About - Illegal Drug Use
Greyhounds like any athlete suffer from injuries such as those already been described. These can be treated by using many methods such as rest, modern technology as well as drugs. It is the use of drugs by the greyhound athlete that I will now discuss.
Both therapeutic and non-therapeutic drugs are used widely in the greyhound racing industry. A therapeutic drug is a drug that is used to cure and generally contribute to the greyhounds well being. Non-therapeutic drugs are used to either enhance performance or to remove the symptoms of illness or injury.
All greyhound athletes deserve the optimum therapy by vets and trainers to maintain health and fitness. There are many legitimate medications that can be used in this therapy. These drugs may be therapeutic if used in the correct manner but can also be non-therapeutic if used incorrectly for performance enhancing.
The National Greyhound Racing Club uses the services of the Horse Racing Forensic Laboratory Ltd. They carry out a standard screening programme to identify Prohibited Substances according to the International Agreement of Racing Authorities. Prohibited substances according to this Agreement includes substances capable at any time of acting on one or more of the mammalian body systems. Greyhounds are required to race drug free so drug testing programmes have been instituted to protect the welfare of racing animals, to protect the credibility of the racing industry and to ensure a level play field for participating owners and trainers.
Medications used therapeutically include antibiotics, worming medications, preanesthetic agents, local anaesthetics, non-steroidal anti-inflammatorys, corticosteriods, antidiarrheal medications, bronchodilators, antihistamines, antitussives, diuretics and tropical medication. All of these drugs can be administered legally to an injured greyhound but to be able to race these drugs have to have passed through the body. These therapeutic drugs mind may be used for non-therapeutically to enhance the greyhounds performance.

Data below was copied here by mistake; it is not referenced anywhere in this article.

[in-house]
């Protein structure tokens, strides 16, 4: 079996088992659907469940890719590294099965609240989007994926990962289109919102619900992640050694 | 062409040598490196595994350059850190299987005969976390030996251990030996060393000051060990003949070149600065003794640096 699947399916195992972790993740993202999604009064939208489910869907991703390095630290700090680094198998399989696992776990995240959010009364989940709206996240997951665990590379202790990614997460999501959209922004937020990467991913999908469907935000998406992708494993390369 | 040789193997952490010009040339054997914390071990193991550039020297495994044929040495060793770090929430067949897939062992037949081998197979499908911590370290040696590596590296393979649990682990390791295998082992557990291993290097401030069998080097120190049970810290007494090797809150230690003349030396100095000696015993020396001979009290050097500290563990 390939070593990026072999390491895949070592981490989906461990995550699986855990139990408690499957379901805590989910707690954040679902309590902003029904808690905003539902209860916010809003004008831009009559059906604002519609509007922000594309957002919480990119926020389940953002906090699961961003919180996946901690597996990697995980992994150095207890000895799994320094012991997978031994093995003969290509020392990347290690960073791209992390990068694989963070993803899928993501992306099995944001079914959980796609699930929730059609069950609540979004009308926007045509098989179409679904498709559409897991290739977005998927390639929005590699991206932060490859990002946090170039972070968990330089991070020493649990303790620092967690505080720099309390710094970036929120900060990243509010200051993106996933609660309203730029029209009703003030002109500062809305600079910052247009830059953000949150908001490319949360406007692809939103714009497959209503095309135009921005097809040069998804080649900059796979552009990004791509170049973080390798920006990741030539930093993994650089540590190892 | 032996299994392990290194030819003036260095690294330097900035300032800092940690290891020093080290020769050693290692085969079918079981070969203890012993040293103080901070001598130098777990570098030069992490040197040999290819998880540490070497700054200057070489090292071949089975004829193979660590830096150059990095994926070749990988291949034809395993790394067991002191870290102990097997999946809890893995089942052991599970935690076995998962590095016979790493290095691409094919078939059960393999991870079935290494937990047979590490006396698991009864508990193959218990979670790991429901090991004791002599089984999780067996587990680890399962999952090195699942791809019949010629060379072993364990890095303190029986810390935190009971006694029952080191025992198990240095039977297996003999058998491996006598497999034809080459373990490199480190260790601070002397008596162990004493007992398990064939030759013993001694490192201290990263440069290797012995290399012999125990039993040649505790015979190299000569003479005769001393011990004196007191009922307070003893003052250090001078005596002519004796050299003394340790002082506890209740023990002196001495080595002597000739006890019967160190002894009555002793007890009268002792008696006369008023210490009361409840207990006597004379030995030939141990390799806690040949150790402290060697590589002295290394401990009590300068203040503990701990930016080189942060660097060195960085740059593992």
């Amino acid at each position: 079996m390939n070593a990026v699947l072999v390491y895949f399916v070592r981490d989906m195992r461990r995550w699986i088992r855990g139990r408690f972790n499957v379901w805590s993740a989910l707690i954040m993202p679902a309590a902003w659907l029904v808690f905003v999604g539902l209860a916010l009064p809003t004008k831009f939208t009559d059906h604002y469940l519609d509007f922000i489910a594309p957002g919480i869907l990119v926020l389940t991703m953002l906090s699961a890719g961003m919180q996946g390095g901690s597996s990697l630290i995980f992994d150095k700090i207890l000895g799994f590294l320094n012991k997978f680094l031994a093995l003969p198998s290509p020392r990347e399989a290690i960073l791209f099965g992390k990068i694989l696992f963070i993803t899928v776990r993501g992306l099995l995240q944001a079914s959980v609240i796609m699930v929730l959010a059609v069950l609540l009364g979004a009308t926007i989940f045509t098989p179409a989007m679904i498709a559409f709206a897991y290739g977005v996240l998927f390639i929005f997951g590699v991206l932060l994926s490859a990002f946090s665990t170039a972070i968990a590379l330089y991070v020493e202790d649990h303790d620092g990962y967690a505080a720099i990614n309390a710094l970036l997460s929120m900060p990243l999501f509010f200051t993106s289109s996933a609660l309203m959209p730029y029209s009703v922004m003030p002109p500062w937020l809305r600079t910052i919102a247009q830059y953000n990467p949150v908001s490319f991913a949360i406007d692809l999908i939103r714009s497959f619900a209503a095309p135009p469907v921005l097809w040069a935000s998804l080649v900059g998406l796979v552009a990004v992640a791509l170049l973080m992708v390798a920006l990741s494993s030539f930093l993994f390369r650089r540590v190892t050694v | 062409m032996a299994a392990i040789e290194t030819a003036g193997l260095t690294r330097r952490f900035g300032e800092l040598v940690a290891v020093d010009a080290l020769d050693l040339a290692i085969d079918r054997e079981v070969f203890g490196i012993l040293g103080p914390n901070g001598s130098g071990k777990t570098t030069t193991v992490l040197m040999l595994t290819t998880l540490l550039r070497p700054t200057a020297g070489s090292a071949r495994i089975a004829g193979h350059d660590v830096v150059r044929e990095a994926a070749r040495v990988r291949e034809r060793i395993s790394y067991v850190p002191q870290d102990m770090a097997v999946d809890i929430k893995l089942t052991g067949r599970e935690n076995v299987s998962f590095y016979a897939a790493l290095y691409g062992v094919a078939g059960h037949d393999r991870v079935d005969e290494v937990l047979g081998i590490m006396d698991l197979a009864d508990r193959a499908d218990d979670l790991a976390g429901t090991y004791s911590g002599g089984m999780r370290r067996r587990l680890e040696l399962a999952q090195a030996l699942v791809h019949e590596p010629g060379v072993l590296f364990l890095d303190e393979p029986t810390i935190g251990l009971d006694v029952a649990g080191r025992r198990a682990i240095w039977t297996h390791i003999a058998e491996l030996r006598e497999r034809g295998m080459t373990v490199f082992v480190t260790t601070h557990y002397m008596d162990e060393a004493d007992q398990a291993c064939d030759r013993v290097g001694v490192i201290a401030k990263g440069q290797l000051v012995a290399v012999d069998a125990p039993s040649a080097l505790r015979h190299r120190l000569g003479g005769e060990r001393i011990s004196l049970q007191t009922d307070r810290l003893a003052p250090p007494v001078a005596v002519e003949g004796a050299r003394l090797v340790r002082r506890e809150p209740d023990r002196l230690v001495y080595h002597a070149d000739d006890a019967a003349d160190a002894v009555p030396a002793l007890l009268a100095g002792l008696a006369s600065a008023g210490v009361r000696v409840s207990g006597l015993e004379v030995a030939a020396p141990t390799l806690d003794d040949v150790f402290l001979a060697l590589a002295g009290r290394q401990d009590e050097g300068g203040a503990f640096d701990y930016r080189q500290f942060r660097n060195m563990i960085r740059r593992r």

For example local anaesthetics are used therapeutically in vet practises for minor surgery, once on the race track these drugs can be used non-therapeutically, procaine is an example of a local anaesthetic and central stimulant this can be used to mask lameness allowing for an injured greyhound to race. This would arise welfare issues as the greyhound is not at prime fitness and is forced to race.
Another example of a therapeutic drug being used non-therapeutically is Dimethyl Sulfoxide (DMSO); this is an effective pain relieving anti-inflammatory agent. If used on the racetrack again swelling and injuries can be masked allowing an unfit dog to race. This is a problem as the drugs mask the pain from the dog so the animal can be pushed to its limit, which will have devastation effects on the injury already sustained.
Information obtained from the primary drug-testing lab in Denver showed that drug use in greyhound racing is small in that area. In 2001 a total of 16,678 samples were submitted to the lab for testing to comply with the rules of racing. Of these samples from both horse and greyhound racing 46 horse samples tested and 12 greyhound samples tested positive. Of these 12 samples 4 samples showed the use of caffeine, theophylline and theobromine. 1 showed the use of Dimethyl Sufoxide (DMSO), 1 showed the use of Salicylic acid and 6 showed the use of Trimethoprim. These drugs are all used therapeutically with exception to caffeine. DMSO reduces inflammation, Salicylic acid is a aspirin and thrimethoprim treats respiratory and urinary tract infections. Although the levels of drug use is low, testing does not occur on every dog at every race so many others may have slipped through with drugs within their system.